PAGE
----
There's nothing exponential going on here. Note that in the expression 6^3, the number that's varying is the 6, not the 3. If it were the other way around, that would be exponential.
I realize "exponential" has come into common use meaning just "growing very fast", and it's sometimes pedantic to insist on a distinction between polynomial growth and exponential growth, but in a discussion of algorithmic time complexity, we should get it right!
(I love a good pun!!)
> Determining whether a given predicate has a set of valuations for its variables which make it true is an NP-complete problem; actually finding the set of valuations is an NP-hard problem. Therefore, overload resolution in C# 3.0 is at the very least NP-hard. There is no known polynomial-time algorithm for any NP-complete or NP-hard problem and it is widely believed that there is none to be found, though that conjecture has yet to be proven. So our dream of fast lambda type analysis in C# 3.0 is almost certainly doomed, at least as long as we have the current rules for overload resolution.
See Lambda Expressions vs. Anonymous Methods, Part Five by Eric Lippert.
As someone who used to spend a lot of time in C++ and LTCG I got a good laugh out of this(aside from the crashing part, ICE are always a bad thing). Our release link was ~40 minutes on each change.
Fun "bug" though.
But either way, I'm glad you enjoyed it.
> As someone who used to spend a lot of time in C++ and LTCG I got a good laugh out of this(aside from the crashing part, ICE are always a bad thing). Our release link was ~40 minutes on each change.
A long time ago I did some C++, so I know it can take longer, although I don't think I ever worked on something with 40 min build times!
The 40 minute link times comes from Link Time Code Generation which can reduce your binary size pretty significantly(along with some code speed-ups), without LTCG linking on the project was about 1 minute.
Usually LTCG is a tool of last resort since the build times are so painful(and at the time was the only step that couldn't be parallelized). We were shipping on X360 with a hard memory limit and couldn't have a binary larger than 20mb if we wanted to hit them. If I recall correctly LTCG gave us back about 5-10mb which was a godsend in those times.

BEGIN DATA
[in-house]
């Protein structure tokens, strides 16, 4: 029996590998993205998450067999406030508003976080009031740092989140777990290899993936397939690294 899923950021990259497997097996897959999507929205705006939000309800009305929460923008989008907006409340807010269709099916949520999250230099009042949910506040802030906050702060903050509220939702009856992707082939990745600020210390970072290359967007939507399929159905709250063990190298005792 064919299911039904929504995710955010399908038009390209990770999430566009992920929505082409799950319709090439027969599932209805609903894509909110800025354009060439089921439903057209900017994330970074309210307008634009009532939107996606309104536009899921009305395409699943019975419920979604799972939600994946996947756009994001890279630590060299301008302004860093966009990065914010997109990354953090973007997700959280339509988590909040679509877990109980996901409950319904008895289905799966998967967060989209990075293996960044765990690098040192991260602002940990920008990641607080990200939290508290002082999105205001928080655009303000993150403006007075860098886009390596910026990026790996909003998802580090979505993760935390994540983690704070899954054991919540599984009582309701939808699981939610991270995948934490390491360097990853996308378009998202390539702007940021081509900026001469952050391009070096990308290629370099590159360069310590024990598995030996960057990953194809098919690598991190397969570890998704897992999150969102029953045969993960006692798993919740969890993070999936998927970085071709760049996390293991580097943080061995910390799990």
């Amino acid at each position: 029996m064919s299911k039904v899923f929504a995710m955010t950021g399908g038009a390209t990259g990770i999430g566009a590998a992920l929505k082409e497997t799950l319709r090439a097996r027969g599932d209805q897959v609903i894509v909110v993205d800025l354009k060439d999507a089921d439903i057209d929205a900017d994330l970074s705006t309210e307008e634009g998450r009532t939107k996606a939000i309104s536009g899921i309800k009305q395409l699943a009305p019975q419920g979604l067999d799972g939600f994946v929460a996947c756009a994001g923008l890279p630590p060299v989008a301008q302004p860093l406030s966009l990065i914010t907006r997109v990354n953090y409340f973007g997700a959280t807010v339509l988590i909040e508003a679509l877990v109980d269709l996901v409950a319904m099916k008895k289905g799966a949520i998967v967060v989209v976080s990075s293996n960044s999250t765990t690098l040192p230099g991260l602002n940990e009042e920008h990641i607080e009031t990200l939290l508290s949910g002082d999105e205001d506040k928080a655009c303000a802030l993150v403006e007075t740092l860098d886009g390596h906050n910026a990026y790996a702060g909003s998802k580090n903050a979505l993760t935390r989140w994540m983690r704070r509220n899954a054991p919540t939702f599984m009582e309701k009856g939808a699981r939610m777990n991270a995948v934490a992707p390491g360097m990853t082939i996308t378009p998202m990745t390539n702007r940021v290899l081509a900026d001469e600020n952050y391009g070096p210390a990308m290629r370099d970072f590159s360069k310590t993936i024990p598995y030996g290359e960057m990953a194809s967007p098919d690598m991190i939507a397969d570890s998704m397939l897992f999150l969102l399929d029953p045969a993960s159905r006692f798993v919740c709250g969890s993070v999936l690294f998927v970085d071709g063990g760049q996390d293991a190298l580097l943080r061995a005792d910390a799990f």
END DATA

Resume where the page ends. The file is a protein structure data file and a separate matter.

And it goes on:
In addition to binary size (which I've never worried about too much, as I mostly write code for scientific computing), it has often improved runtime significantly. The only other specific optimization besides -flto that I have had very real speedups from (not counting -O or -Ofast) has been -funroll-loops. I use it on nearly every project. (And, to be honest, I haven't seen a big slowdown in compile time over just -O3, though I think a lot of my costs there are from templates.)
So doing a full release build across all UNIX and Windows variants supported by our product would take almost a full working day.
I did a quick search in AppDomain.cpp  for 'generic' and there's quite a few comments/variables that mention it. Maybe this  is one of the tricky interactions?
So without asking Don Syme himself we can only guess.
> I'm not sure if fullblown .Net CLR implementation was released yet
No and AFAIK they don't plan to. There's 'Reference Source' , but that's the Base class libraries only, not the CLR itself.
Here's an OCaml example: https://cs.stackexchange.com/questions/6617/concise-example-...
And a crazy ML example: https://gist.github.com/spacemanaki/72ed52766e0c7e0b85ef
When you want to show that something grows exponentially, plot it with a log scale on the y axis. That way, an exponential function becomes a line, and humans are much better at judging whether something is a line than judging whether something is an exponential function.
In fact, whenever you want to honestly show that something follows a certain law, scale your axes so that you get a line in the best case.
Of course the article just had to include this bit:
> If we look at these results in graphical form, it’s very obvious what’s going on
When it really is not obvious at all what is going on.
Yeah I suck at maths, according to this comment https://lobste.rs/s/j4545s/dos_attack_against_c_compiler#c_n..., it's actually 'double exponential'
> When it really is not obvious at all what is going on.
Yeah, I guess I actually meant to say 'it's very obvious that it's increasing quickly', but as you say, it doesn't read like that!!
As humans we identify patterns far to readily and as developers we try to reduce duplication far too prematurely.
class Blah<T> where T : Blah<T>
Error:(4, 9) java: UTF8 representation for string "LMain$Clazz<LMain$Cl..." is too long for the constant pool
Four 'Inner's work. Five gives error:
The type generates a string that requires more than 65535 bytes to encode in Utf8 format in the constant pool
This is using Eclipse. So it is the Eclipse compiler which is integrated with the editor. I haven't tried Oracle's Java compiler.
Because the problem is to do with the size of a class constant pool, the limit of four Inner's should be universal across Java compilers, IDEs, and Operating Systems. (Assuming the class name mangling algorithm is part of the class specification.)
Here the generic signature which is a String is just too big, the dictionary part of the classfile, the constant pool, stores a String as an UTF8 byte array prefixed by its size on 16bits (hence the 65535 limit).